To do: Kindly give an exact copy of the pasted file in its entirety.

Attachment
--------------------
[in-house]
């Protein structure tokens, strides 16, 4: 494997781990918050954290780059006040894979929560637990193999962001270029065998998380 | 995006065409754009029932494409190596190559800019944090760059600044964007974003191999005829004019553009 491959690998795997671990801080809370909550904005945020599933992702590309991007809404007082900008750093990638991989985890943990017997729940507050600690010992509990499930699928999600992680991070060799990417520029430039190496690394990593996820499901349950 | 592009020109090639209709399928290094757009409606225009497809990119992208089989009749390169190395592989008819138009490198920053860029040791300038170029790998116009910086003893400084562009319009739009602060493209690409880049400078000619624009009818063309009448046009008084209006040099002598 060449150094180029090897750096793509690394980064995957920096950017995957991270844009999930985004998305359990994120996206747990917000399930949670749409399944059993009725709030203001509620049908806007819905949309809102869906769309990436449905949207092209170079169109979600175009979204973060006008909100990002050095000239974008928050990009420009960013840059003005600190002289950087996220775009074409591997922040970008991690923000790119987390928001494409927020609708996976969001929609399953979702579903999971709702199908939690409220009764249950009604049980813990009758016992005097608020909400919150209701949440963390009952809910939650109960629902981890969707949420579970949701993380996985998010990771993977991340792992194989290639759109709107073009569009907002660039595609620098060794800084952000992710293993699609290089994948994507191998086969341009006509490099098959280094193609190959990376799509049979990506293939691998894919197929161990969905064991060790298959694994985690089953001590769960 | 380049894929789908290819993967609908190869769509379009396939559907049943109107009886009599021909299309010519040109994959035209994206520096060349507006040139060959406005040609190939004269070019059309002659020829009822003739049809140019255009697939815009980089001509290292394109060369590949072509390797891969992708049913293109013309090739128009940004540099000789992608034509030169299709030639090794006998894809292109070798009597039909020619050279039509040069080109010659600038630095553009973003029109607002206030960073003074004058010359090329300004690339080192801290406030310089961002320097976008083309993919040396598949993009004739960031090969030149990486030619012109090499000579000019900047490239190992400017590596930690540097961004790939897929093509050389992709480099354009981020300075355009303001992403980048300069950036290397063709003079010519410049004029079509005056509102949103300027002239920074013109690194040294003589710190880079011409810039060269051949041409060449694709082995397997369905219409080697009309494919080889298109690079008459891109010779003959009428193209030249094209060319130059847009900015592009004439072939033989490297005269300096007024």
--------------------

[in-house]
């Protein structure tokens, strides 16, 4: 494997781990918050954290780059006040894979929560637990193999962001270029065998998380 | 995006065409754009029932494409190596190559800019944090760059600044964007974003191999005829004019553009 491959690998795997671990801080809370909550904005945020599933992702590309991007809404007082900008750093990638991989985890943990017997729940507050600690010992509990499930699928999600992680991070060799990417520029430039190496690394990593996820499901349950 | 592009020109090639209709399928290094757009409606225009497809990119992208089989009749390169190395592989008819138009490198920053860029040791300038170029790998116009910086003893400084562009319009739009602060493209690409880049400078000619624009009818063309009448046009008084209006040099002598 060449150094180029090897750096793509690394980064995957920096950017995957991270844009999930985004998305359990994120996206747990917000399930949670749409399944059993009725709030203001509620049908806007819905949309809102869906769309990436449905949207092209170079169109979600175009979204973060006008909100990002050095000239974008928050990009420009960013840059003005600190002289950087996220775009074409591997922040970008991690923000790119987390928001494409927020609708996976969001929609399953979702579903999971709702199908939690409220009764249950009604049980813990009758016992005097608020909400919150209701949440963390009952809910939650109960629902981890969707949420579970949701993380996985998010990771993977991340792992194989290639759109709107073009569009907002660039595609620098060794800084952000992710293993699609290089994948994507191998086969341009006509490099098959280094193609190959990376799509049979990506293939691998894919197929161990969905064991060790298959694994985690089953001590769960 | 380049894929789908290819993967609908190869769509379009396939559907049943109107009886009599021909299309010519040109994959035209994206520096060349507006040139060959406005040609190939004269070019059309002659020829009822003739049809140019255009697939815009980089001509290292394109060369590949072509390797891969992708049913293109013309090739128009940004540099000789992608034509030169299709030639090794006998894809292109070798009597039909020619050279039509040069080109010659600038630095553009973003029109607002206030960073003074004058010359090329300004690339080192801290406030310089961002320097976008083309993919040396598949993009004739960031090969030149990486030619012109090499000579000019900047490239190992400017590596930690540097961004790939897929093509050389992709480099354009981020300075355009303001992403980048300069950036290397063709003079010519410049004029079509005056509102949103300027002239920074013109690194040294003589710190880079011409810039060269051949041409060449694709082995397997369905219409080697009309494919080889298109690079008459891109010779003959009428193209030249094209060319130059847009900015592009004439072939033989490297005269300096007024």